More than 100 local, state, federal and oil industry employees have responded to a BP oil spill discovered early Sunday on Alaska's North Slope.
The spill covers about three-quarters of an acre. Cleanup supervisors have called in help from multiple agencies and have those on scene operating under intense safety measures as they begin to clear away the mess and investigate what happened.
Officials say they still don't know the basics: What caused the spill from the pipeline, which had been shut down weeks earlier because of ice plugs? How much oil leaked out onto the snow-covered tundra? All of that is being investigated, said spokesman Steve Rinehart of BP Exploration (Alaska) Inc.
A unified command team was formed to deal with the leak, which doesn't happen for minor spills, said Weld Royal, spokeswoman for the state Department of Environmental Conservation. The team includes representatives from BP, DEC, the U.S. Environmental Protection Agency and the North Slope Borough. As of Tuesday, 108 people were working on a response to the spill, including 75 on the Slope and 33 in Anchorage. DEC alone enlisted 27 employees.
The spill comes at a difficult time for BP, which is on probation after pleading guilty in 2007 to a misdemeanor violation of the federal Clean Water Act. That charge stemmed from a spill of more than 200,000 gallons of oil in 2006 from a corroded pipe. The corporation paid $20 million in fines and restitution and is in its third and final year of probation under a plea deal.
The circumstances of the latest spill are being watched by the federal probation office in Anchorage.
Mary Frances Barnes, BP's probation officer, said she could not say whether there would be repercussions.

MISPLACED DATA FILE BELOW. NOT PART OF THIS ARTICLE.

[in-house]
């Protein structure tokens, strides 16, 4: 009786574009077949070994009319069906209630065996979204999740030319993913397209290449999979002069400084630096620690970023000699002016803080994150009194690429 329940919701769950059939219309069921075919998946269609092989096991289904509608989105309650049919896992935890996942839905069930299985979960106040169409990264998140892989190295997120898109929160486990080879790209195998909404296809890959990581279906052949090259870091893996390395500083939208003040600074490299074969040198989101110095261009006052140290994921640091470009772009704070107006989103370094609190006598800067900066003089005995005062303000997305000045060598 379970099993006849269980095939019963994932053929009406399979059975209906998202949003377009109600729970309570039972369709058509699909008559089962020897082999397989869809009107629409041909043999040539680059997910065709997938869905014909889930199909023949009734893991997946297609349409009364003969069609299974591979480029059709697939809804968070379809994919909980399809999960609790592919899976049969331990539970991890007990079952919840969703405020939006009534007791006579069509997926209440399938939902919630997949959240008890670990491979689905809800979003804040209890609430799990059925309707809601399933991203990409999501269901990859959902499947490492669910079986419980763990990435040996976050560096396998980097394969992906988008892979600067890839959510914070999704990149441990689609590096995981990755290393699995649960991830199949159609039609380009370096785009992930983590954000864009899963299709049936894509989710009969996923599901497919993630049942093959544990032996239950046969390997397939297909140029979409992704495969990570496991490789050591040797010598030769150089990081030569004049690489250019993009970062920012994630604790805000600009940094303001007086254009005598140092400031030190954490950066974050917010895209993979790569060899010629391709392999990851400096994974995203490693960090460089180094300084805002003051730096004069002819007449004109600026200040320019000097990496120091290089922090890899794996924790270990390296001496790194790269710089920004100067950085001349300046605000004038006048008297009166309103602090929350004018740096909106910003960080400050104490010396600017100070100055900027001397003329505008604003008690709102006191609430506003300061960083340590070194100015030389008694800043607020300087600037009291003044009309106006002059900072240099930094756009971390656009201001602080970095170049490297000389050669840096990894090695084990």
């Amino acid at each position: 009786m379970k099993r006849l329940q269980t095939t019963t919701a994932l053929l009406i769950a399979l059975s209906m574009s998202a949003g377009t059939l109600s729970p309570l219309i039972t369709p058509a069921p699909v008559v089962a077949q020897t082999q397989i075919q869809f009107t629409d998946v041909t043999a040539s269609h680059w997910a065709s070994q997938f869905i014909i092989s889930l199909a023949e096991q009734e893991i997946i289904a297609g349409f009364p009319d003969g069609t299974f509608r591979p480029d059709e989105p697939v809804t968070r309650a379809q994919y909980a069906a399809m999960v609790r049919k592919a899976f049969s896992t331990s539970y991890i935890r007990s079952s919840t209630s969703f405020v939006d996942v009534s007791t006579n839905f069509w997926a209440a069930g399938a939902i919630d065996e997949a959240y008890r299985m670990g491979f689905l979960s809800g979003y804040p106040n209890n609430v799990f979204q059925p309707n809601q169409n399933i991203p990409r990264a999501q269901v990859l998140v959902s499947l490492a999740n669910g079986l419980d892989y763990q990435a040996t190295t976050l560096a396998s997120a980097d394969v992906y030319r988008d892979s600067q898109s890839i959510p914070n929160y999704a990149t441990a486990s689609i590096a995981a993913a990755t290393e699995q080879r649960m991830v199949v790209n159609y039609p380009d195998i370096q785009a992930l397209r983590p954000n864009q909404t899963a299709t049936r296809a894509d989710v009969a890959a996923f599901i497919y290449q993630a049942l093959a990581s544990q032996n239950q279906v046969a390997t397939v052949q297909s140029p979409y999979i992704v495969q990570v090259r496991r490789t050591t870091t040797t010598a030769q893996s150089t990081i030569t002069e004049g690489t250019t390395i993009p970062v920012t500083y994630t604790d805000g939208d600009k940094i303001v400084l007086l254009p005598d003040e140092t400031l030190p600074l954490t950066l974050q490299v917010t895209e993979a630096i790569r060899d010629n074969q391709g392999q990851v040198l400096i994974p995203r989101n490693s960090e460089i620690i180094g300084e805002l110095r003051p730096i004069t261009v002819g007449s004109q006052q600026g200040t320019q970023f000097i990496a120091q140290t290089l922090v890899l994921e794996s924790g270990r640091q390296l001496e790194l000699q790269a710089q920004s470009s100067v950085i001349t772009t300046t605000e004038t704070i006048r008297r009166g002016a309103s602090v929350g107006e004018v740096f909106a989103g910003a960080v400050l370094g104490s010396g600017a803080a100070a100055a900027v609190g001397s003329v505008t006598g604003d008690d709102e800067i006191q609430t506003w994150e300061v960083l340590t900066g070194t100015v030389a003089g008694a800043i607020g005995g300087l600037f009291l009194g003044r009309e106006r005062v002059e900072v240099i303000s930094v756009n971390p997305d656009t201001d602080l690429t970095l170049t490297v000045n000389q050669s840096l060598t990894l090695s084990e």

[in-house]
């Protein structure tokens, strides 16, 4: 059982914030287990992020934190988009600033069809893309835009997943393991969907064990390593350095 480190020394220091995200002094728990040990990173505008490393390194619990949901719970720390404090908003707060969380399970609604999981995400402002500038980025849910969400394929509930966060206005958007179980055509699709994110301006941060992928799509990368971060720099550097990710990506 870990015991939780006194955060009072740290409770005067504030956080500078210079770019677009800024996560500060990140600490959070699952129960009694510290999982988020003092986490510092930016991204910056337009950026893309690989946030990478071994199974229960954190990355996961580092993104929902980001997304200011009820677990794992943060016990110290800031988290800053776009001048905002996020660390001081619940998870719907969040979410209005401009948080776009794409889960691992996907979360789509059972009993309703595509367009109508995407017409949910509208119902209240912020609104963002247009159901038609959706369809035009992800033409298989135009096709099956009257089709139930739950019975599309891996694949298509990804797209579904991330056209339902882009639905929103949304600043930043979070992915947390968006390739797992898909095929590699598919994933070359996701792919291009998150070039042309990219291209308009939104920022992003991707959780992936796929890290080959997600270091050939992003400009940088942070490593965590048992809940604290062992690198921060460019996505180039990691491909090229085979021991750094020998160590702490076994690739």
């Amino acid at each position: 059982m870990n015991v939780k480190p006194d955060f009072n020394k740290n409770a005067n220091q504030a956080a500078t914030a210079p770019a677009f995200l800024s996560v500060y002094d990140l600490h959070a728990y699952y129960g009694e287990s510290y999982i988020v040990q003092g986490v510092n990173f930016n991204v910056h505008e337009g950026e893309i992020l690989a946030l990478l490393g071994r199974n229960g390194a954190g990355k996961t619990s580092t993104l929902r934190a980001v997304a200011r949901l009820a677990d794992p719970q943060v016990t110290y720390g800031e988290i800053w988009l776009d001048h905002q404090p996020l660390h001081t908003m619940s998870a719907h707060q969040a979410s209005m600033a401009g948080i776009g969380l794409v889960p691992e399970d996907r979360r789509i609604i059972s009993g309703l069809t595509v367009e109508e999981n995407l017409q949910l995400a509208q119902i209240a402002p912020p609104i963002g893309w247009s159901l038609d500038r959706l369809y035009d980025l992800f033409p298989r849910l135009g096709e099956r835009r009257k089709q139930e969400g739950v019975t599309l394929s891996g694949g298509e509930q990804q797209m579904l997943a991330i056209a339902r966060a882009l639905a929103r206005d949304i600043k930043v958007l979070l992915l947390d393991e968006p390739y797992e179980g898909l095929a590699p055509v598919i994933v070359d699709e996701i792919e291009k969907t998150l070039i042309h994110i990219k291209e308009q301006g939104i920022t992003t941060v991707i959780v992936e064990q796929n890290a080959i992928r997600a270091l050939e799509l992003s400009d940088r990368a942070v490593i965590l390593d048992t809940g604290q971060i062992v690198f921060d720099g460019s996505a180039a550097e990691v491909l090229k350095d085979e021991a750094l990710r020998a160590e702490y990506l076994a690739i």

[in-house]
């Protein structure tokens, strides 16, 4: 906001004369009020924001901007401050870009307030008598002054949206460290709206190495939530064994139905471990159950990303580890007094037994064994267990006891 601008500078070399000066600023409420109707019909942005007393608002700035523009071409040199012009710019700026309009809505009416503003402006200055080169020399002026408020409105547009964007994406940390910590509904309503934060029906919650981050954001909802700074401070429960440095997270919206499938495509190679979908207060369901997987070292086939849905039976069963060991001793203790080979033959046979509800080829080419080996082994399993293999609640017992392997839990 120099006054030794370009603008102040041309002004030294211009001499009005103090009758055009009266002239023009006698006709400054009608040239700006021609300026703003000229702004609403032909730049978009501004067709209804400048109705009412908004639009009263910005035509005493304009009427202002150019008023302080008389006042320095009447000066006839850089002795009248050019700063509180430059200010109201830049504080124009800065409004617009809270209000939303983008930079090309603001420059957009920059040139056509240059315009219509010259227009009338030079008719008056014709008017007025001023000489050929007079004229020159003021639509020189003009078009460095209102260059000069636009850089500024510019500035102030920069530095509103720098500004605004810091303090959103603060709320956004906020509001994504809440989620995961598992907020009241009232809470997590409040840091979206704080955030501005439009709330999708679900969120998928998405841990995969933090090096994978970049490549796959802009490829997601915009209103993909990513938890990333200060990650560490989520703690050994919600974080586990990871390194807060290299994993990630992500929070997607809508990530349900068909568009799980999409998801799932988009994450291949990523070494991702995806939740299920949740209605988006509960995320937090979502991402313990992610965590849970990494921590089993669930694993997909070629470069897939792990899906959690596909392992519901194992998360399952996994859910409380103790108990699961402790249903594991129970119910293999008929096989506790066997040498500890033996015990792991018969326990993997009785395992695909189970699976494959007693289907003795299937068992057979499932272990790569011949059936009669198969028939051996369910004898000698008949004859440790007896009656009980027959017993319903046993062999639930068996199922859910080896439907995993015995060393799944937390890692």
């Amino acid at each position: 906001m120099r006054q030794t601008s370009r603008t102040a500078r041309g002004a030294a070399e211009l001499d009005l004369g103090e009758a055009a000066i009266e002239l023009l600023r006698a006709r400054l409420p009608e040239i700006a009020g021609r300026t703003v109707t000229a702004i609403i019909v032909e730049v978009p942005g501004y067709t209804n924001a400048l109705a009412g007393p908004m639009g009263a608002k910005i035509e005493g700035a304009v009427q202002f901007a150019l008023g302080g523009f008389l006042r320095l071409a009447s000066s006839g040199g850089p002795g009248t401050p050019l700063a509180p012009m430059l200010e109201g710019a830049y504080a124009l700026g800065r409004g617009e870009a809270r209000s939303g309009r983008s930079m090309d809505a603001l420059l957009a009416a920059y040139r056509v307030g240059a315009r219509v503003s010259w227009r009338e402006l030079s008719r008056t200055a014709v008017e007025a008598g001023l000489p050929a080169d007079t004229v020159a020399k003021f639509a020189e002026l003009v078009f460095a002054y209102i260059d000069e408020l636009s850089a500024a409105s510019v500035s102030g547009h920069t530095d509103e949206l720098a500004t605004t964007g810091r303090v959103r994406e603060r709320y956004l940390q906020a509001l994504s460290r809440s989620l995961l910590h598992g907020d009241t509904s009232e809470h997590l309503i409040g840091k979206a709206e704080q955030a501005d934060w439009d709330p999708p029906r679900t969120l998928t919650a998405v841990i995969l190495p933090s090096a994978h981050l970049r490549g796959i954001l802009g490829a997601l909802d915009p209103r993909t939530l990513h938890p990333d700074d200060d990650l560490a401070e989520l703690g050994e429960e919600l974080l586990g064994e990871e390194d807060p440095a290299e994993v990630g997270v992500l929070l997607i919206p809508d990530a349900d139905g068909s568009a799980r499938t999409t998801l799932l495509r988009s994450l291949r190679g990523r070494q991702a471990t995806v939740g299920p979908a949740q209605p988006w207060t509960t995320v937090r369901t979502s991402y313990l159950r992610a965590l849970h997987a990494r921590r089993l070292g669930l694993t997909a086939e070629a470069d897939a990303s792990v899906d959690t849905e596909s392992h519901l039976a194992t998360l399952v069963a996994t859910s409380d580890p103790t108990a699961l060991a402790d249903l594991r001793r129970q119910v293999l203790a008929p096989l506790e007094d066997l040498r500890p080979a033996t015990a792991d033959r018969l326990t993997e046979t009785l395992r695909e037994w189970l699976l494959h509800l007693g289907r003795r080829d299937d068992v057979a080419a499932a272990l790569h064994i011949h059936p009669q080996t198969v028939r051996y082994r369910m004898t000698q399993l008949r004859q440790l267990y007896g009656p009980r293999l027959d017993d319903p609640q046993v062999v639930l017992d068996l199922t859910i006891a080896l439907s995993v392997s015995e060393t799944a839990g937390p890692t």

"I am monitoring it, and it's too early to tell," Barnes said. "It's still in the investigative stage."
BP's Rinehart said he could not address the company's legal troubles. "No comment on any of that," he said.
The pipeline that leaked transported a mix of oil, natural gas and water from a drill pad to the Lisburne Processing Center, he said. There, the crude oil was separated and sent down a transit line.
The corrosion issues in 2006 were with transit lines that have since been replaced, Rinehart said.
The line now at issue was last inspected in 2008, and also was inspected in 2003 and 1998, Rinehart said. But he said BP wouldn't provide a copy of the inspection report.
"This is not information that we routinely share," he said. He said BP's inspections of welds and other key elements of the oil field infrastructure were "on schedule" but wouldn't discuss any specifics, including whether BP was dealing with a backlog.
"We have an active, aggressive inspection program that has ramped up steadily from roughly 30,000 in 2005 to 100,000 this year," Rinehart said.
Two or three weeks ago, BP stopped operating the line because of ice plugs that had formed in low-lying spots, Rinehart said. The line was still being checked daily. A worker making routine rounds spotted the leak at about 3 a.m. Sunday.
Some residual material was still in the line when, for reasons not yet known, it began to leak. By Monday the flow had slowed, and by Tuesday it had stopped, Rinehart said.
The hole that emitted the oil is not visible, and BP has not yet found it, he said.
The investigation and cleanup efforts are being done methodically with concern for worker safety, according to BP and the DEC.
An oily mist spewed from the pipeline and spread over about one-half acre. Crews began scooping up that contaminated snow Monday night. By Tuesday night, all 80 cubic yards of oil-misted snow had been hauled away.
But cleaning up the main spill area closer to the pipeline is a trickier proposition. Engineers were concerned the suspected ice plugs might cause pressure differences along the line, which could lead to unexpected movement of the pipe and pose a risk to workers.
The leaking pipe was strapped more securely to its pipe frame on Tuesday to keep it from moving, Royal of the DEC said. Still, cleanup crews are supposed to generally stay outside a 10-foot safety zone for now, she said.
Workers are building an ice pad to store equipment and supplies, including front-end loaders, generators and lights. There's less than an hour of daylight at Prudhoe Bay this time of year.
It's difficult to measure how much oil spilled until the cleanup is done, Royal said. One method uses a snow melting machine, which allows crews to isolate the oil from snow and ice. A snow melter is at the scene, she said.
The command team plans to conduct a briefing for reporters today.
Find Lisa Demer online at adn.com/contact/ldemer or call 257-4390.